This_Week_in_Weather_March282016

We hope you had a joyous Easter holiday weekend. The last two weeks have been very snowy across the Front Range, with nearly three feet falling in the city of Boulder. The trend continues for the week ahead as we monitor yet another powerful spring snow storm set to churn across the northern Rockies. Uncertainty is still high, but the chance for significant snow does exist. Continue reading for our full outlook.

Saturday’s snow recap

A weak system moved through early Saturday morning, bringing with it a chance of light snow to the region. Our forecast called for 1-3″ across the area.  Shown below is our original forecast snow map (issued Friday morning), with the observed storm totals per location contained in boxes. Green ones indicate that the observed snowfall was within one inch of the given forecast range, while red was outside the scope of our forecast.

DenveR_Snowfall_Forecast_Review_Mar26_2016

An over-producing, heavy snow band set-up band just northeast of Boulder during the early morning hours on Saturday. It was just a few miles wide. The big winner was Niwot, which accumulated 6 to 8″ of snow overnight! That band, depicted at 4:30AM Saturday, is shown in the radar image below.  Otherwise, it was a fairly good forecast for the rest of the Denver Metro.

Band_BoulderCounty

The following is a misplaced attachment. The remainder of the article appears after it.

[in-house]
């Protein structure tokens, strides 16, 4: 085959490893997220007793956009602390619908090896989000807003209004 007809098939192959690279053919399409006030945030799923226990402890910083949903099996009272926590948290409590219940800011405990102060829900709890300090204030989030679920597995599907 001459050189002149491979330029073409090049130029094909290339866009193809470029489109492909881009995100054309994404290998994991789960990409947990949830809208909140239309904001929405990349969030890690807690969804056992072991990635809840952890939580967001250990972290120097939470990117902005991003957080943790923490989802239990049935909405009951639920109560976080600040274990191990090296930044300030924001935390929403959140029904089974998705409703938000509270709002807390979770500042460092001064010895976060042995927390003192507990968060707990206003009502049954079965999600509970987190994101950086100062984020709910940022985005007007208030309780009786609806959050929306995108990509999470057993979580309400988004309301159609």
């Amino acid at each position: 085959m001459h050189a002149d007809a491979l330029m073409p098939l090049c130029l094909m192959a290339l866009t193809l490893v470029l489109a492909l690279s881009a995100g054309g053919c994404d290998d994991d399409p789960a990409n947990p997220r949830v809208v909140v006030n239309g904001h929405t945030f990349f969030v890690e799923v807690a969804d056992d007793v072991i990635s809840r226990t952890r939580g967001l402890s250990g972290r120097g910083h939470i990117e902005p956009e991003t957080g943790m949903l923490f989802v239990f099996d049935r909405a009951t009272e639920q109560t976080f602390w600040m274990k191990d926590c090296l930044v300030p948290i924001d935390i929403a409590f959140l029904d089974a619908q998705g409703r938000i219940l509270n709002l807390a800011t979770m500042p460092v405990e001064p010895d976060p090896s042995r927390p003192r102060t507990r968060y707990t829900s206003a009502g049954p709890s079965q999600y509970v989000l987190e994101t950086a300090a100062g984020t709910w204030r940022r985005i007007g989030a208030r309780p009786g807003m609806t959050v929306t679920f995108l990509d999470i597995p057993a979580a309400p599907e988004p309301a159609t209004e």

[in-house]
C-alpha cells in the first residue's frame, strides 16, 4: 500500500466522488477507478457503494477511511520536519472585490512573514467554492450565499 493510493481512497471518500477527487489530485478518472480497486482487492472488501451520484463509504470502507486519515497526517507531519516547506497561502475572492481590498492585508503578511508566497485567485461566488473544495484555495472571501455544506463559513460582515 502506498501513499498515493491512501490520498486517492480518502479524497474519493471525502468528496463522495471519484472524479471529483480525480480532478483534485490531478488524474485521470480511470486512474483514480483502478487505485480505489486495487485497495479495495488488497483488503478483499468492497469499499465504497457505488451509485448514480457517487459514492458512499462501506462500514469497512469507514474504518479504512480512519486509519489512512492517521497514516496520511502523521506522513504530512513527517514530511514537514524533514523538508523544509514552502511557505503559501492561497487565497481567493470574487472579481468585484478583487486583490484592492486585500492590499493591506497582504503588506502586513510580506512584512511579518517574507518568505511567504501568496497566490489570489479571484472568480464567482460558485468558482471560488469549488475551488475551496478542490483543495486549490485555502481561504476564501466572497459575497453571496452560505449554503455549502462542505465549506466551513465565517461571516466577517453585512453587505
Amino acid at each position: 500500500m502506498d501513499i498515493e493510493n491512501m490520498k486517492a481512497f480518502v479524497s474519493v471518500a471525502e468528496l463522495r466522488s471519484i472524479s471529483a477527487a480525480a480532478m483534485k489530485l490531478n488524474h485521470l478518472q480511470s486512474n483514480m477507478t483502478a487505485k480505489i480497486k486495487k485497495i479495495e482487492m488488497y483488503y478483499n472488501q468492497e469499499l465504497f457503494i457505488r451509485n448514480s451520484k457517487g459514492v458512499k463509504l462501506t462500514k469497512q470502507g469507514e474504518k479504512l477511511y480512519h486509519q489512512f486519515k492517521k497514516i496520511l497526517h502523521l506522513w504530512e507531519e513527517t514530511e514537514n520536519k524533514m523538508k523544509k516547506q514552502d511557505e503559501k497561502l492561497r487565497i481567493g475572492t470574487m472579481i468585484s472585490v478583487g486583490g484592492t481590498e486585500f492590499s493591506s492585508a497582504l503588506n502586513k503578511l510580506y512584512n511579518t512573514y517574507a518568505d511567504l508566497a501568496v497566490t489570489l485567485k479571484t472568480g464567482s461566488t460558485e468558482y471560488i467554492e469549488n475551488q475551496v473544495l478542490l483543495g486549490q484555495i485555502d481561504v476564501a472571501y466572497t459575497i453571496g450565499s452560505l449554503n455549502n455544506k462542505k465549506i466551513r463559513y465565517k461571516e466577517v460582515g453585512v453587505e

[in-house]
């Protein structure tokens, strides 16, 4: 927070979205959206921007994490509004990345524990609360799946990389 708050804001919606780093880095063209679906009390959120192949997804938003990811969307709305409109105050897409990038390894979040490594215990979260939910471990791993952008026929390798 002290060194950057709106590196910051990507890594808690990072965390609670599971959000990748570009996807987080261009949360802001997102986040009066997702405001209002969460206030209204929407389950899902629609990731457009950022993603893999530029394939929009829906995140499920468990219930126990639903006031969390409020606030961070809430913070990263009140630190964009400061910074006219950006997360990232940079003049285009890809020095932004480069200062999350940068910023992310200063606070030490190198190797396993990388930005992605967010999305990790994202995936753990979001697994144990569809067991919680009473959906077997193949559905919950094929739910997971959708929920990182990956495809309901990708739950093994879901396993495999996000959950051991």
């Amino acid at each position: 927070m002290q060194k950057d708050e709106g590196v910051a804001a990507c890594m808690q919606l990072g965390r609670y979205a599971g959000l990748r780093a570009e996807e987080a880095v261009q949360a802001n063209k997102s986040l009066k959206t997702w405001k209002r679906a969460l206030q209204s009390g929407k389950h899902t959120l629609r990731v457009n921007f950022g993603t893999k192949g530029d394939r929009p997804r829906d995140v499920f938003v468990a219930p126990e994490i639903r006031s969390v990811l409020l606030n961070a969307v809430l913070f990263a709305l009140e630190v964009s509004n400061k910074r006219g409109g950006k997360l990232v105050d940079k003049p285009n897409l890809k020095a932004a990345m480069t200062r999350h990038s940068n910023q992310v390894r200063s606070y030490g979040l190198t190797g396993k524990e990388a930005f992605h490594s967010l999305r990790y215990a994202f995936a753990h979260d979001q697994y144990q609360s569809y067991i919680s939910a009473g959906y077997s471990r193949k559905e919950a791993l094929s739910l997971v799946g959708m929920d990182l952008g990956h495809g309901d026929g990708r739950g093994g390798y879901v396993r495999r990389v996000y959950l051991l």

March may go out with a bang!

The week begins calm under the influence of an upper-level ridge, seen below in Monday’s 500 mb vorticity map from the NAM. However, our next weather system is already knocking on the door — that big trough to our northwest.

nam.tfld_500mb_syn_field_f36

NAM 500 mb vorticity map, valid this morning, showing ridging over eastern Colorado with our next weather system already shore in the Pacific Northwest.

Ahead of the trough, we’ll be in a southwesterly flow regime, which will facilitate warmer temperatures (near 60 degrees) for Monday and Tuesday, with plenty of sunshine. Clouds will be on the increase Tuesday afternoon, however. Moisture and snow will spread into the mountains of western Colorado Monday evening, with snow beginning in the northern mountains by early afternoon Tuesday.

That is as far as the models agree…

Want snow? Bet on the Euro.

There are some big differences on how the models are handling the trough’s behavior. Therefore, how things are going to evolve Tuesday night into Thursday, and ultimately, how much snow we end up with, depends on which model you want to believe. For the gambling folks out there, here are your options:

  • GFS: The trough becomes elongated with a piece of energy breaking off and moving westward into California. Most of the energy sticks with the jet stream, which results in a bulk of the snow remaining in eastern Wyoming and SE Montana. The Denver Metro picks up light rain/snow Wednesday during the day as the trailing cold front moves through. This scenario brings 1-4″ to the Plains, more towards the Wyoming border.